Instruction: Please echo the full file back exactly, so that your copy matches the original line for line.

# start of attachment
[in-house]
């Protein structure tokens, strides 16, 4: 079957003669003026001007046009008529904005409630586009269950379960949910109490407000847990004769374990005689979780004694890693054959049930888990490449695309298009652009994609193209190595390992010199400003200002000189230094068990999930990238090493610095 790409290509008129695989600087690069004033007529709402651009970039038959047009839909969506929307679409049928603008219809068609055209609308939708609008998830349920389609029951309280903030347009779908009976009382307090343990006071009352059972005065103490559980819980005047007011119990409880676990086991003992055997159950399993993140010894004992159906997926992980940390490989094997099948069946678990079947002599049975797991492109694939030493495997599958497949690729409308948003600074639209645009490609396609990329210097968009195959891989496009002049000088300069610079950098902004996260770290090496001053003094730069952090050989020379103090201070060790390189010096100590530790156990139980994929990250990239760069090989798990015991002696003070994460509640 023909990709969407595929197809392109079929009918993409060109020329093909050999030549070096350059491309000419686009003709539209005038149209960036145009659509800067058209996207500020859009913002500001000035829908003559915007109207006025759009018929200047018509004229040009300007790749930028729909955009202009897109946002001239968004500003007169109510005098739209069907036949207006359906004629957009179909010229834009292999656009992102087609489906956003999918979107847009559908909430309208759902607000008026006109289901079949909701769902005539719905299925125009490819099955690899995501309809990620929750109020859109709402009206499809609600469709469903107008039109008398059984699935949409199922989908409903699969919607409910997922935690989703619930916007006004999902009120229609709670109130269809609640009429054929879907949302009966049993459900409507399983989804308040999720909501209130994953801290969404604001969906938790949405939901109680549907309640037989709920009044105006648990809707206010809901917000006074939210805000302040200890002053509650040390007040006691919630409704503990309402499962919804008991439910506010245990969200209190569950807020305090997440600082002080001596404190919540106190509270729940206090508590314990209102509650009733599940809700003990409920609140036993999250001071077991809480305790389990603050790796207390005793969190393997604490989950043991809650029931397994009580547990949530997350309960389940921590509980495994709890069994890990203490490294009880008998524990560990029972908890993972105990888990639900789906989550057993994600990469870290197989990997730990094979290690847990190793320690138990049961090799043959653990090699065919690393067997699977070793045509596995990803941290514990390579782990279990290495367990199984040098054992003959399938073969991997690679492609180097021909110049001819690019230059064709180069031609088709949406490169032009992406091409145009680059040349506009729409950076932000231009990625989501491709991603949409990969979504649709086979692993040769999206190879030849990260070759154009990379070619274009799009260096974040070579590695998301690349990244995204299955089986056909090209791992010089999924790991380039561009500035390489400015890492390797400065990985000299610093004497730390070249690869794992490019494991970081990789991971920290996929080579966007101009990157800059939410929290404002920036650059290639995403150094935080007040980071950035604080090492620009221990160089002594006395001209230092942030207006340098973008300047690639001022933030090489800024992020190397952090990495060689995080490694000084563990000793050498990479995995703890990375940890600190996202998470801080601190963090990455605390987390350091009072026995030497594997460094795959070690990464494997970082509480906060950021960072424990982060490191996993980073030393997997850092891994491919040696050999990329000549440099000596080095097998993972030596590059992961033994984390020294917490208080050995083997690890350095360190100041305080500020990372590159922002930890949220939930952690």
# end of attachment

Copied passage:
[in-house]
């Protein structure tokens, strides 16, 4: 079957003669003026001007046009008529904005409630586009269950379960949910109490407000847990004769374990005689979780004694890693054959049930888990490449695309298009652009994609193209190595390992010199400003200002000189230094068990999930990238090493610095 790409290509008129695989600087690069004033007529709402651009970039038959047009839909969506929307679409049928603008219809068609055209609308939708609008998830349920389609029951309280903030347009779908009976009382307090343990006071009352059972005065103490559980819980005047007011119990409880676990086991003992055997159950399993993140010894004992159906997926992980940390490989094997099948069946678990079947002599049975797991492109694939030493495997599958497949690729409308948003600074639209645009490609396609990329210097968009195959891989496009002049000088300069610079950098902004996260770290090496001053003094730069952090050989020379103090201070060790390189010096100590530790156990139980994929990250990239760069090989798990015991002696003070994460509640 023909990709969407595929197809392109079929009918993409060109020329093909050999030549070096350059491309000419686009003709539209005038149209960036145009659509800067058209996207500020859009913002500001000035829908003559915007109207006025759009018929200047018509004229040009300007790749930028729909955009202009897109946002001239968004500003007169109510005098739209069907036949207006359906004629957009179909010229834009292999656009992102087609489906956003999918979107847009559908909430309208759902607000008026006109289901079949909701769902005539719905299925125009490819099955690899995501309809990620929750109020859109709402009206499809609600469709469903107008039109008398059984699935949409199922989908409903699969919607409910997922935690989703619930916007006004999902009120229609709670109130269809609640009429054929879907949302009966049993459900409507399983989804308040999720909501209130994953801290969404604001969906938790949405939901109680549907309640037989709920009044105006648990809707206010809901917000006074939210805000302040200890002053509650040390007040006691919630409704503990309402499962919804008991439910506010245990969200209190569950807020305090997440600082002080001596404190919540106190509270729940206090508590314990209102509650009733599940809700003990409920609140036993999250001071077991809480305790389990603050790796207390005793969190393997604490989950043991809650029931397994009580547990949530997350309960389940921590509980495994709890069994890990203490490294009880008998524990560990029972908890993972105990888990639900789906989550057993994600990469870290197989990997730990094979290690847990190793320690138990049961090799043959653990090699065919690393067997699977070793045509596995990803941290514990390579782990279990290495367990199984040098054992003959399938073969991997690679492609180097021909110049001819690019230059064709180069031609088709949406490169032009992406091409145009680059040349506009729409950076932000231009990625989501491709991603949409990969979504649709086979692993040769999206190879030849990260070759154009990379070619274009799009260096974040070579590695998301690349990244995204299955089986056909090209791992010089999924790991380039561009500035390489400015890492390797400065990985000299610093004497730390070249690869794992490019494991970081990789991971920290996929080579966007101009990157800059939410929290404002920036650059290639995403150094935080007040980071950035604080090492620009221990160089002594006395001209230092942030207006340098973008300047690639001022933030090489800024992020190397952090990495060689995080490694000084563990000793050498990479995995703890990375940890600190996202998470801080601190963090990455605390987390350091009072026995030497594997460094795959070690990464494997970082509480906060950021960072424990982060490191996993980073030393997997850092891994491919040696050999990329000549440099000596080095097998993972030596590059992961033994984390020294917490208080050995083997690890350095360190100041305080500020990372590159922002930890949220939930952690």